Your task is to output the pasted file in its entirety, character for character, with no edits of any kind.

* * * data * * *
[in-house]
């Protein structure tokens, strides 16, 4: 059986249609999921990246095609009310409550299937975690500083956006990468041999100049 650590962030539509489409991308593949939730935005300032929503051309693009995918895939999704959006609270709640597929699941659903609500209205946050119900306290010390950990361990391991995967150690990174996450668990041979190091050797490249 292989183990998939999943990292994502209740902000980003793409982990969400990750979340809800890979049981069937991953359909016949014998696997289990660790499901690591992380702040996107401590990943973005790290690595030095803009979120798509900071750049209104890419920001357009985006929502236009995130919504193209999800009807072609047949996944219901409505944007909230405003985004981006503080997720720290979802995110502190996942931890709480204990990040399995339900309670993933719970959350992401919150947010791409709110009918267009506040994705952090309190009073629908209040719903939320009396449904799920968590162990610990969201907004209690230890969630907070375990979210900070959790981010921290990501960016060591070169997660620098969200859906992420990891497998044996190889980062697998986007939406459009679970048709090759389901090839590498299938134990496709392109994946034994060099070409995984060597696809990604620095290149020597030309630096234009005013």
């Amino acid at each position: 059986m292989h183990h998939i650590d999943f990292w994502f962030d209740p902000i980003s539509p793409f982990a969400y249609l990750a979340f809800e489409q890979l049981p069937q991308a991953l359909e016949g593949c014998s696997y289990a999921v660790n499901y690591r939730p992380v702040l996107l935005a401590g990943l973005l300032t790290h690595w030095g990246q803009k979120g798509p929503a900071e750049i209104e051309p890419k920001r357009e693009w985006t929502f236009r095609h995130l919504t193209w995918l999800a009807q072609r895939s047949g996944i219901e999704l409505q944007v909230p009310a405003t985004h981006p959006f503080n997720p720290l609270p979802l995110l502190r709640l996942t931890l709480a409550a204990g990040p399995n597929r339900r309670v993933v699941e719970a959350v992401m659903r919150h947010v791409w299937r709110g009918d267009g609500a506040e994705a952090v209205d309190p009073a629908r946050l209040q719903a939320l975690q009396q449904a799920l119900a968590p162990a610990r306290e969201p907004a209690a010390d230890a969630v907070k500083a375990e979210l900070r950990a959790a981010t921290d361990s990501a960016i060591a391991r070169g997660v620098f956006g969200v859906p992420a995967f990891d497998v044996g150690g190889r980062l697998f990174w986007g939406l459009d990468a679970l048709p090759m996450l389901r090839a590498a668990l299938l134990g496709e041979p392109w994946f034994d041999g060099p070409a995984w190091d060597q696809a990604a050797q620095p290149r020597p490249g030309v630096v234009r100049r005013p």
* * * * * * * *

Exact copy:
[in-house]
């Protein structure tokens, strides 16, 4: 059986249609999921990246095609009310409550299937975690500083956006990468041999100049 650590962030539509489409991308593949939730935005300032929503051309693009995918895939999704959006609270709640597929699941659903609500209205946050119900306290010390950990361990391991995967150690990174996450668990041979190091050797490249 292989183990998939999943990292994502209740902000980003793409982990969400990750979340809800890979049981069937991953359909016949014998696997289990660790499901690591992380702040996107401590990943973005790290690595030095803009979120798509900071750049209104890419920001357009985006929502236009995130919504193209999800009807072609047949996944219901409505944007909230405003985004981006503080997720720290979802995110502190996942931890709480204990990040399995339900309670993933719970959350992401919150947010791409709110009918267009506040994705952090309190009073629908209040719903939320009396449904799920968590162990610990969201907004209690230890969630907070375990979210900070959790981010921290990501960016060591070169997660620098969200859906992420990891497998044996190889980062697998986007939406459009679970048709090759389901090839590498299938134990496709392109994946034994060099070409995984060597696809990604620095290149020597030309630096234009005013």
């Amino acid at each position: 059986m292989h183990h998939i650590d999943f990292w994502f962030d209740p902000i980003s539509p793409f982990a969400y249609l990750a979340f809800e489409q890979l049981p069937q991308a991953l359909e016949g593949c014998s696997y289990a999921v660790n499901y690591r939730p992380v702040l996107l935005a401590g990943l973005l300032t790290h690595w030095g990246q803009k979120g798509p929503a900071e750049i209104e051309p890419k920001r357009e693009w985006t929502f236009r095609h995130l919504t193209w995918l999800a009807q072609r895939s047949g996944i219901e999704l409505q944007v909230p009310a405003t985004h981006p959006f503080n997720p720290l609270p979802l995110l502190r709640l996942t931890l709480a409550a204990g990040p399995n597929r339900r309670v993933v699941e719970a959350v992401m659903r919150h947010v791409w299937r709110g009918d267009g609500a506040e994705a952090v209205d309190p009073a629908r946050l209040q719903a939320l975690q009396q449904a799920l119900a968590p162990a610990r306290e969201p907004a209690a010390d230890a969630v907070k500083a375990e979210l900070r950990a959790a981010t921290d361990s990501a960016i060591a391991r070169g997660v620098f956006g969200v859906p992420a995967f990891d497998v044996g150690g190889r980062l697998f990174w986007g939406l459009d990468a679970l048709p090759m996450l389901r090839a590498a668990l299938l134990g496709e041979p392109w994946f034994d041999g060099p070409a995984w190091d060597q696809a990604a050797q620095p290149r020597p490249g030309v630096v234009r100049r005013p």